Why I Will Never Own My Primary Residence Again

The 'American Dream' isn't all it's cracked up to be.

Owning a home is overrated. I’ll quite possibly never own my primary residence again. In my opinion, it was a dumb move to begin with.

I need you to pause, breathe and hold your rotten tomatoes here. Take a second and read why I feel this way, and why I feel you should also reconsider buying your primary residence as an investment.

Click to read more about owning vs. renting — which is better?

The American Dream

When I bought my first home, I was really ambivalent about the whole process and the fact that it is lauded as this great investment. You see, buying a home is considered to be a huge step towards the quintessential “American Dream,” but our grandparents bought their homes for pennies compared to what most of us pay today.

While I felt good about the house itself, as it was beautiful and had all the amenities and features I wanted, I couldn’t shake this feeling deep down that it wasn’t the right move. The numbers just weren’t adding up.

The problem with this aspect of the American Dream is that is all based on emotions designed to hide the fact that you will ultimately lose money — lots of it.

You’re Taking Big Losses

These aren’t the soft numbers you scratch on a paper napkin at dinner as you romanticize the purchase. You have to really look at the numbers: initial down payment, ongoing maintenance costs, principal, interest, homeowners insurance and property taxes. These are all losses once you sign the dotted line.

Now, I can hear you saying, “Well, I get a tax break, so that makes it all good. Right?” Wrong.

More on Property Taxes: Here’s How Much Americans Pay in Taxes in Every State

Dissecting the Tax Break Myth

Yes, you can deduct the mortgage interest on your home, but keep in mind that there are better investments you can make with that money. Even with the deductions, the result is more often than not a net loss.

Oh, and let’s not forget, for those that don’t have emergency funds saved up, you have to borrow money for repairs and other maintenance in the form of a home equity line of credit (HELOC) and pay interest there.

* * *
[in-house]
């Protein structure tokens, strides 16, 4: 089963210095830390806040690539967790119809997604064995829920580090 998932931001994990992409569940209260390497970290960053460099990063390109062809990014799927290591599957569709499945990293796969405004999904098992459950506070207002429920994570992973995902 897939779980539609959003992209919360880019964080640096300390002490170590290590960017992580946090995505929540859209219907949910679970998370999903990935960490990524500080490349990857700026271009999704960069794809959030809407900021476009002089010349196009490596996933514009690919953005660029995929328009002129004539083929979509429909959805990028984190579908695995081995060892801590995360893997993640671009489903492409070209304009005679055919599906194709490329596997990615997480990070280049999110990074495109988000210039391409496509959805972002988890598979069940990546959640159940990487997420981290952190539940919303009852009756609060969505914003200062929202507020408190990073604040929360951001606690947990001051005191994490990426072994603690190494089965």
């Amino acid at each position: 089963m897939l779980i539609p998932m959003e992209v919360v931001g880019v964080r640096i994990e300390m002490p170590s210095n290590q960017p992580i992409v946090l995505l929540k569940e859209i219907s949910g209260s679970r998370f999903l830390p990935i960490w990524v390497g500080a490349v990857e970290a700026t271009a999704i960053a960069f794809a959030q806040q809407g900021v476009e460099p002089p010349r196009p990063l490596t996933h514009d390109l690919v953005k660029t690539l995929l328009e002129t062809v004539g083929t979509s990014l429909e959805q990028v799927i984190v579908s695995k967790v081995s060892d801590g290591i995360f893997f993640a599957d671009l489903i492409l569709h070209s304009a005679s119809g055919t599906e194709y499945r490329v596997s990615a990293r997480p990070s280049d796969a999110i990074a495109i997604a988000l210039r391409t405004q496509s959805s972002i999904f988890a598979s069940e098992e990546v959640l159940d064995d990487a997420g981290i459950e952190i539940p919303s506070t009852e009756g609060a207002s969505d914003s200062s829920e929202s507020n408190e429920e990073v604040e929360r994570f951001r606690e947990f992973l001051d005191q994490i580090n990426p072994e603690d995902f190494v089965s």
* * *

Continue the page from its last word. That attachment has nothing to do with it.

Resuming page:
Are you picking up what I am putting down yet? In the vast majority of cases, buying a home as your primary residence is a money pit where your hard-earned money goes to die and never multiply.

Don’t believe me? Ask your local municipality if you’ll ever be able to stop paying your property taxes and your HOA if your dues are optional. In fact, both HOA dues and property taxes can and do increase with a frequency that diminishes your gains on the investment you think you have in that home.

So, what is the alternative to buying a home? That’s simple: Pick an investment vehicle where you’ll realize better gains.

Renting Is the Better Option

You may be thinking that you’re just throwing away money by renting, but you’re actually on the right side of the equation if you do so.

The home I live in now is what most would define as a luxury condo: hardwood floors, stainless steel appliances, fancy lighting system and community amenities that cost the owner a pretty penny. Sure, you could argue that I am paying his mortgage, but I have to pay to live somewhere, right? The difference is that I don’t have to sink my money into the following expenses that come up a few times per year — he does.

  • Heating and AC repairs
  • Appliance repair/replacements
  • Maintenance fees and other dues issued by the HOA

Ready to Rent? 15 Best Money Habits to Have When Renting an Apartment

These are all costs he’s forced to assume, since increasing my rent would result in a vacant unit. Why? Adding these costs to the rent would far outweigh the market rents in the neighborhood. This means he’s stuck with them until he decides to sell, which would be at a loss.

The Takeaway

It’s important that you run all the numbers because they all matter. Don’t get caught up in the fancy commercials pulling at your heartstrings because they’re designed to suck you into the American Dream — one that no longer makes sense.

Click to read more about easy ways to get into real estate investing.

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